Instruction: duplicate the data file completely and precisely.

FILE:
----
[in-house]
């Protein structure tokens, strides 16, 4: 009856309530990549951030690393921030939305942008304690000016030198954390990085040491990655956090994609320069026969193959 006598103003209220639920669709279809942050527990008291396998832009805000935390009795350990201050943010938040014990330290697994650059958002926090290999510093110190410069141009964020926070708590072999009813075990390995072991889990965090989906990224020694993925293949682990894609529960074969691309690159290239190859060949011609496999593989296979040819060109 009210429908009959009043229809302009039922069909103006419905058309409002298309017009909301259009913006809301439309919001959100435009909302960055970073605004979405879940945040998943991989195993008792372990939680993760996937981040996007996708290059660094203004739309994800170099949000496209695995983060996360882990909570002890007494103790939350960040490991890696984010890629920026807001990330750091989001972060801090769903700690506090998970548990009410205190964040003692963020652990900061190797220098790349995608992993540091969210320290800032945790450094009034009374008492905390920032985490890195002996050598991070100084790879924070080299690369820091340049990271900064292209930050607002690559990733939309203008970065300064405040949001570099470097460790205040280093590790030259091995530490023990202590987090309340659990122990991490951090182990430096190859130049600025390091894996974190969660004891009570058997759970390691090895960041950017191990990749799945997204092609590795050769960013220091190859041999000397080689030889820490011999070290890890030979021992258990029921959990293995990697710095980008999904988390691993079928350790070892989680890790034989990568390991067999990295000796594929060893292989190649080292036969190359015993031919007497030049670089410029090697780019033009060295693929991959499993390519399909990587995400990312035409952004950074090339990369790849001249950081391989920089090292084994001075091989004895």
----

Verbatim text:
[in-house]
């Protein structure tokens, strides 16, 4: 009856309530990549951030690393921030939305942008304690000016030198954390990085040491990655956090994609320069026969193959 006598103003209220639920669709279809942050527990008291396998832009805000935390009795350990201050943010938040014990330290697994650059958002926090290999510093110190410069141009964020926070708590072999009813075990390995072991889990965090989906990224020694993925293949682990894609529960074969691309690159290239190859060949011609496999593989296979040819060109 009210429908009959009043229809302009039922069909103006419905058309409002298309017009909301259009913006809301439309919001959100435009909302960055970073605004979405879940945040998943991989195993008792372990939680993760996937981040996007996708290059660094203004739309994800170099949000496209695995983060996360882990909570002890007494103790939350960040490991890696984010890629920026807001990330750091989001972060801090769903700690506090998970548990009410205190964040003692963020652990900061190797220098790349995608992993540091969210320290800032945790450094009034009374008492905390920032985490890195002996050598991070100084790879924070080299690369820091340049990271900064292209930050607002690559990733939309203008970065300064405040949001570099470097460790205040280093590790030259091995530490023990202590987090309340659990122990991490951090182990430096190859130049600025390091894996974190969660004891009570058997759970390691090895960041950017191990990749799945997204092609590795050769960013220091190859041999000397080689030889820490011999070290890890030979021992258990029921959990293995990697710095980008999904988390691993079928350790070892989680890790034989990568390991067999990295000796594929060893292989190649080292036969190359015993031919007497030049670089410029090697780019033009060295693929991959499993390519399909990587995400990312035409952004950074090339990369790849001249950081391989920089090292084994001075091989004895």